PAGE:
Travel solo, never alone
I t’s really simple: the great thing about travelling alone is that there is no one else with you. No one whose wishes and needs you have to consider when you want to spend the day at your hotel in bed reading excursion brochures or gloomy Thomas Bernhard. You want to stay in bed? You stay in bed. You want to lie at the edge of an ocean and let the surf play with your feet? You do that. You want to see the sights? Really? Do you really? Well, if you must, you can.
You travel alone, you do exactly as you want. This surely needs no further explanation. But, of course, I’m from what Margaret Thatcher (that well-known communitarian) called the Me generation. Being with other people on holiday makes me anxious. Are they comfortable, happy, restless, resentful, bored? On the whole, togetherness requires compromise and why would you want to compromise (more than already required by the location and budget) while travelling, as well as in your real, everyday life?
Nevertheless, I know that there are those who find the word alone distressing. That scene in Les Enfants du Paradis where the insufferable toddler enters the theatre box, in which the gloriously tragic Arletty watches her secret love on stage, and pipes: Vous tes toute seule, madame? makes being toute seule a lifelong terrifying prospect. Well then, try solo .
The difference between travelling solo and travelling alone is a state of mind. I’ve been travelling alone for decades, long before I could call myself a travel writer – not that I do call myself a travel writer. But the word could is essential here. It’s true that, for different reasons in different places, people can be curious, suspicious even, of a woman (young, middle-aged or old) travelling alone. Yet tell them you’re a writer and not only is everything explicable but people will stay and talk to you, telling you sometimes wonderful stories about their lives. Use the writer excuse with a different look on your face, and people will understandingly leave you alone.
In those circumstances where you might feel awkward – eating alone in a restaurant full of holiday couples and families, lizarding on a beach hoping for perfect peace, ordering a drink at a bar in a small town – only think of yourself as a writer on an assignment and the unease falls away. You are, after all, doing what a writer does: looking, thinking, playing with characters or ideas, and idling. Once you’ve explained yourself to yourself it does wonders for not worrying about what other people think. It makes all social unwillingness acceptable. You can talk, not talk; join, not join; everything’s covered for other people and for you. You’re travelling solo, not alone.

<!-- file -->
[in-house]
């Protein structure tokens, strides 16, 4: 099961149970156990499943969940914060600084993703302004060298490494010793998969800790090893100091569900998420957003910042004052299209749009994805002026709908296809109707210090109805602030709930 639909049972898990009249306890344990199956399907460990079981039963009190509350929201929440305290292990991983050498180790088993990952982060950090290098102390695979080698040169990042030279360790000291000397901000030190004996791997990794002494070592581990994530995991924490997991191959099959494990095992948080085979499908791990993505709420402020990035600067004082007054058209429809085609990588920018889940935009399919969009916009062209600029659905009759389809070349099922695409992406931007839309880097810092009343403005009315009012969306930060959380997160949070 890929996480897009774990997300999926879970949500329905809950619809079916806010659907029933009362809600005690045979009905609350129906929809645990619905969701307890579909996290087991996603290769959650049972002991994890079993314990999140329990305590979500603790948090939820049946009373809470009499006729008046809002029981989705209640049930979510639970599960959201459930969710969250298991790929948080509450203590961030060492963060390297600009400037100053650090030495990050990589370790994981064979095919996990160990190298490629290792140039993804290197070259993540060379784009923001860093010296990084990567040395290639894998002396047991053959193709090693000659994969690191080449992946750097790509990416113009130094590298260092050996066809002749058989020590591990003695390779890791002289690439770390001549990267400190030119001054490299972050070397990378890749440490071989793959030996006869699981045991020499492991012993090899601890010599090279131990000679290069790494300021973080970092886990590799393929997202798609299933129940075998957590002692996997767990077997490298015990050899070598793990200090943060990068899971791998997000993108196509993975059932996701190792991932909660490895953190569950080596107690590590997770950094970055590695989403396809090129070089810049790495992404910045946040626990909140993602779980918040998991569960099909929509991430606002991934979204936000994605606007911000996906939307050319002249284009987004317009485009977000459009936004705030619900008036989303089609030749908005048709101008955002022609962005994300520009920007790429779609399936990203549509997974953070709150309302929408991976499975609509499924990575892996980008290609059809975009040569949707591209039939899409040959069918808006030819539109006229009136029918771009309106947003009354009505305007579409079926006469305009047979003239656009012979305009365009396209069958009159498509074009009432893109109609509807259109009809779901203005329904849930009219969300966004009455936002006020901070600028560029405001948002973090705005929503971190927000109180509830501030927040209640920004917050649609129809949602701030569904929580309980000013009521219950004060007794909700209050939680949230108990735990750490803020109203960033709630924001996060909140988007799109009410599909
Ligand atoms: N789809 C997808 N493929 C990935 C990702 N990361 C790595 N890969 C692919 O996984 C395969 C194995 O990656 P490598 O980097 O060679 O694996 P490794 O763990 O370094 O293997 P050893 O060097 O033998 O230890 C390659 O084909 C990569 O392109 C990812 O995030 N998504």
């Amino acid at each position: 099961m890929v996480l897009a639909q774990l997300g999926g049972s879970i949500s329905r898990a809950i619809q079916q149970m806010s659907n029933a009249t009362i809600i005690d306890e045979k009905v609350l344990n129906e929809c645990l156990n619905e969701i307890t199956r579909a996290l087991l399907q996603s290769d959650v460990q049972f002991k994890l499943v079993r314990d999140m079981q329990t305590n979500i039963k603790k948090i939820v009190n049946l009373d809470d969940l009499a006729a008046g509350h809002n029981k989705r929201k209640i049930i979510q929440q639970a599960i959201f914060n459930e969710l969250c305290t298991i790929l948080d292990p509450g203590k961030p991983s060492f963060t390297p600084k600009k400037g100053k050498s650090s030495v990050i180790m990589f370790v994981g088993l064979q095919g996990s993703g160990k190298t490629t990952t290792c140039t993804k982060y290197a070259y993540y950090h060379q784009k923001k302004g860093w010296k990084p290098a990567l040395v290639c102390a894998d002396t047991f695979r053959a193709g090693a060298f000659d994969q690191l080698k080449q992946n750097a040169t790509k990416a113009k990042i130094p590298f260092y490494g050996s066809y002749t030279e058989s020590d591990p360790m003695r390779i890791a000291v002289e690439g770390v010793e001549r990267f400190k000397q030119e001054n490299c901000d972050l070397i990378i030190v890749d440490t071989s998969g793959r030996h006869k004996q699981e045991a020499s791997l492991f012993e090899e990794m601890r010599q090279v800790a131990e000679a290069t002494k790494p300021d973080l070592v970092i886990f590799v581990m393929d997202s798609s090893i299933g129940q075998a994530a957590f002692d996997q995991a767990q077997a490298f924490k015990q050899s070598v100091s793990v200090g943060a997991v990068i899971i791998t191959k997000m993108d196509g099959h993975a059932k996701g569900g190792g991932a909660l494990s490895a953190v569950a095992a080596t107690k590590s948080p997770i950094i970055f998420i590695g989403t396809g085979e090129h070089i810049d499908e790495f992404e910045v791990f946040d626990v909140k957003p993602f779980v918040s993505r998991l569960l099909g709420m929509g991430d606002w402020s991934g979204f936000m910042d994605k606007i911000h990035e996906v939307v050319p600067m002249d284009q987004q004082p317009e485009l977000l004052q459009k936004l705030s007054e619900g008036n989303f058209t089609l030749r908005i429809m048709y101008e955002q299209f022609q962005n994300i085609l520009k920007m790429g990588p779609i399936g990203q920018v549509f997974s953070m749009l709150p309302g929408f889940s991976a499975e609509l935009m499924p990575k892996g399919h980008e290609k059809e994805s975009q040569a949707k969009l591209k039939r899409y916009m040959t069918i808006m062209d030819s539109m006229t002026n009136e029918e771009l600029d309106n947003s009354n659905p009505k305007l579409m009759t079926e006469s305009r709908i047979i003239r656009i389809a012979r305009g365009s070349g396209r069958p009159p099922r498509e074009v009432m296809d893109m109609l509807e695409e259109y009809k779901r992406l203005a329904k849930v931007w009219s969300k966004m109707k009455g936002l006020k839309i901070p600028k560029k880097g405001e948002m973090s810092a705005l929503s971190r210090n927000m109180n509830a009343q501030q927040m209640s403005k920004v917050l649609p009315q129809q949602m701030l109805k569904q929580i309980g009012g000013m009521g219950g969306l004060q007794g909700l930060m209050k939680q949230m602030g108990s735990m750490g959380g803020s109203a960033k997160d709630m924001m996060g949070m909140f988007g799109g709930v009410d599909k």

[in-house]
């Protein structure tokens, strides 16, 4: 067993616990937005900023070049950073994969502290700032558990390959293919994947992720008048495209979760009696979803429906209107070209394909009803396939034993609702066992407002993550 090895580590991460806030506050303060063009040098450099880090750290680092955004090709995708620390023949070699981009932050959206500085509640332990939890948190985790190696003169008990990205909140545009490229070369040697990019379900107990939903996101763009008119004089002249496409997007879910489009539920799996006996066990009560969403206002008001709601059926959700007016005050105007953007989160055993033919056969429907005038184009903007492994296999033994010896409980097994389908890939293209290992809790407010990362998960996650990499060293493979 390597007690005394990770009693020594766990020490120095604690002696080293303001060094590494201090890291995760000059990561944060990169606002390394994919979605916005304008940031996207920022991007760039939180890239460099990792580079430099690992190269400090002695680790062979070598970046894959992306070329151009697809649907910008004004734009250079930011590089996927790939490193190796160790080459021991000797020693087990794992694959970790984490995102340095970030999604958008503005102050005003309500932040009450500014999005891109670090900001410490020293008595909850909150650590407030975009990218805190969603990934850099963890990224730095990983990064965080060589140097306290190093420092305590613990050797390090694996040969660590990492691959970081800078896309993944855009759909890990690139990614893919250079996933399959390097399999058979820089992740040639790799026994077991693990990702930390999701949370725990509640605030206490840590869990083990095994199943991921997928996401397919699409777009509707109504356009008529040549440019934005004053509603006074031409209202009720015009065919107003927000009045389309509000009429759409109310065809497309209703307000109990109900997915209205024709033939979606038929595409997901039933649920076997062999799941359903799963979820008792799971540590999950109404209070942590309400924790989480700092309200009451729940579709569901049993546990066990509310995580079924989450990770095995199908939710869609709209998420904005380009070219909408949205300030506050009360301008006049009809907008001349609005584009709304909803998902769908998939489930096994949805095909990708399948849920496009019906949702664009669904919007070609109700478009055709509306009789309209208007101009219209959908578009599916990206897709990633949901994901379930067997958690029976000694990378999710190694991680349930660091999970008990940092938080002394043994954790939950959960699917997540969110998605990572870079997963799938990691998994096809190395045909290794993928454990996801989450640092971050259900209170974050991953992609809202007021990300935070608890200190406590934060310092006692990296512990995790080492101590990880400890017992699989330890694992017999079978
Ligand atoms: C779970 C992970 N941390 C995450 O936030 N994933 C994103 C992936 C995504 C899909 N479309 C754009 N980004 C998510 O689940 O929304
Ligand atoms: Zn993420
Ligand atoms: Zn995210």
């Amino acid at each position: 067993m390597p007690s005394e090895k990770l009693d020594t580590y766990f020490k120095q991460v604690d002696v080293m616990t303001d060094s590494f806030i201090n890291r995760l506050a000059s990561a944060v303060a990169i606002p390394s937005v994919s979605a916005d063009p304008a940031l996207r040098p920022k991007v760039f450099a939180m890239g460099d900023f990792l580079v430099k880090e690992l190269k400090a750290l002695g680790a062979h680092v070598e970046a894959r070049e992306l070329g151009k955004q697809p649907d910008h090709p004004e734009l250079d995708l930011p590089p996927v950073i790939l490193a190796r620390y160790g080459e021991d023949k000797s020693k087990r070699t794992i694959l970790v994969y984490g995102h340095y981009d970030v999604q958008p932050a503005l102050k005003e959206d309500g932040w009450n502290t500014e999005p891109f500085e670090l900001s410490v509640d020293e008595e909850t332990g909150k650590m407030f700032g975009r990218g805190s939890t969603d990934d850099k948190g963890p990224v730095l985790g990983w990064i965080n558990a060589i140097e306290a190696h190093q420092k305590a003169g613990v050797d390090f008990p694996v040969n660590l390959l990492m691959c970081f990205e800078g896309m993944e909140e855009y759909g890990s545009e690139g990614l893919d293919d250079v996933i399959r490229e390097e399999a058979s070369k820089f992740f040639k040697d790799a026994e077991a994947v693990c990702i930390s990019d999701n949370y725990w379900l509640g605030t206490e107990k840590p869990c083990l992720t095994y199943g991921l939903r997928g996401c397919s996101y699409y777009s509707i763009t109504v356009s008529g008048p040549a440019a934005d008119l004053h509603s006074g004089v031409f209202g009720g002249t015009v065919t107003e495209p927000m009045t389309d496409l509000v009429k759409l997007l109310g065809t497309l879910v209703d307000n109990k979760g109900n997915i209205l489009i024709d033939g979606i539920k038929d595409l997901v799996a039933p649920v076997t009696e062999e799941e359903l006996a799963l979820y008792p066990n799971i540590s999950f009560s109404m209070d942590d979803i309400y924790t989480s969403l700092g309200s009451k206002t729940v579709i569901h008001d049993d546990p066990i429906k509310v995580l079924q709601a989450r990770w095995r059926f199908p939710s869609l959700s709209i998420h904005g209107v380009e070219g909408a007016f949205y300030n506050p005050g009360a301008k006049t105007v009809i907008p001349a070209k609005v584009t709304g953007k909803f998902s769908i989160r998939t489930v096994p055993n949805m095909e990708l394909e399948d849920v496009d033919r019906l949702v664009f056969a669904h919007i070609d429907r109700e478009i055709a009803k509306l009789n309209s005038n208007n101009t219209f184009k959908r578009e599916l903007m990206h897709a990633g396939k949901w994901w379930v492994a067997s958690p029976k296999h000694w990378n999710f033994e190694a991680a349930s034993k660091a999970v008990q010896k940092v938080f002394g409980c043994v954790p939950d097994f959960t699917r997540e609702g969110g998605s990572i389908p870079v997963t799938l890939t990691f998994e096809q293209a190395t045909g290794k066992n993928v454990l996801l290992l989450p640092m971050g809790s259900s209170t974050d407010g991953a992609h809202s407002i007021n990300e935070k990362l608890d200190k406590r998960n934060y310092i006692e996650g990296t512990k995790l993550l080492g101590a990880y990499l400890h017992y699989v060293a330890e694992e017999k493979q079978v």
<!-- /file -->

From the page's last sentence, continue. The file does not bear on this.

I’ve chilled out in the Caribbean, encircled America by train, cargo-shipped across the Atlantic and explored the Antarctic peninsula, all solo and at ease, using my laptop as a flag of peace and quiet. Even before I really did write travel stuff, I went to Greek islands in that blissful condition of being alone but free to talk to people if I wanted, by using the journalism excuse.
There are other ways to travel solo without raising eyebrows, as I did when I went with my three-year-old to Lake Como and was stared at with deep suspicion and disapproval by the other, mostly elderly, Italian guests in the hotel. Eventually, I made it a point to find myself sitting in the foyer next to the crossest-looking elderly lady and explained how sad and yet comforting it was to return here where my late husband and I had enjoyed such happy holidays. She broke into a relieved smile to discover I was a virtuous widow and not a disreputable single mother, as I was, and passed the news around, so that the rest of the vacation allowed me to mourn while basking in benevolent glances.
As a young woman in Greece, I found a polite but very firm no, thank you was sufficient to send young Greek men, who were both practical and fatalistic, off to try their luck elsewhere.
There are limits to easing your way alone in the world. None of these strategies would have worked in the train I took in my late teens from Rome to Assisi. It was full and I had no seat booked, so I spent the journey standing in the corridor in a tube-like crush with what seemed like an entire brigade of the Italian army. This was awkward and uncomfortable.
For several hours the young men, every one of them, stared unblinking at me with that deadly gaze poised between loathing and lust, until the train reached Assisi, where I fought my way through hands, mouths and groins to the exit. I hadn’t thought of the journalism justification at that stage, but it really wouldn’t have helped.
Jenny Diski’s latest book is The Sixties
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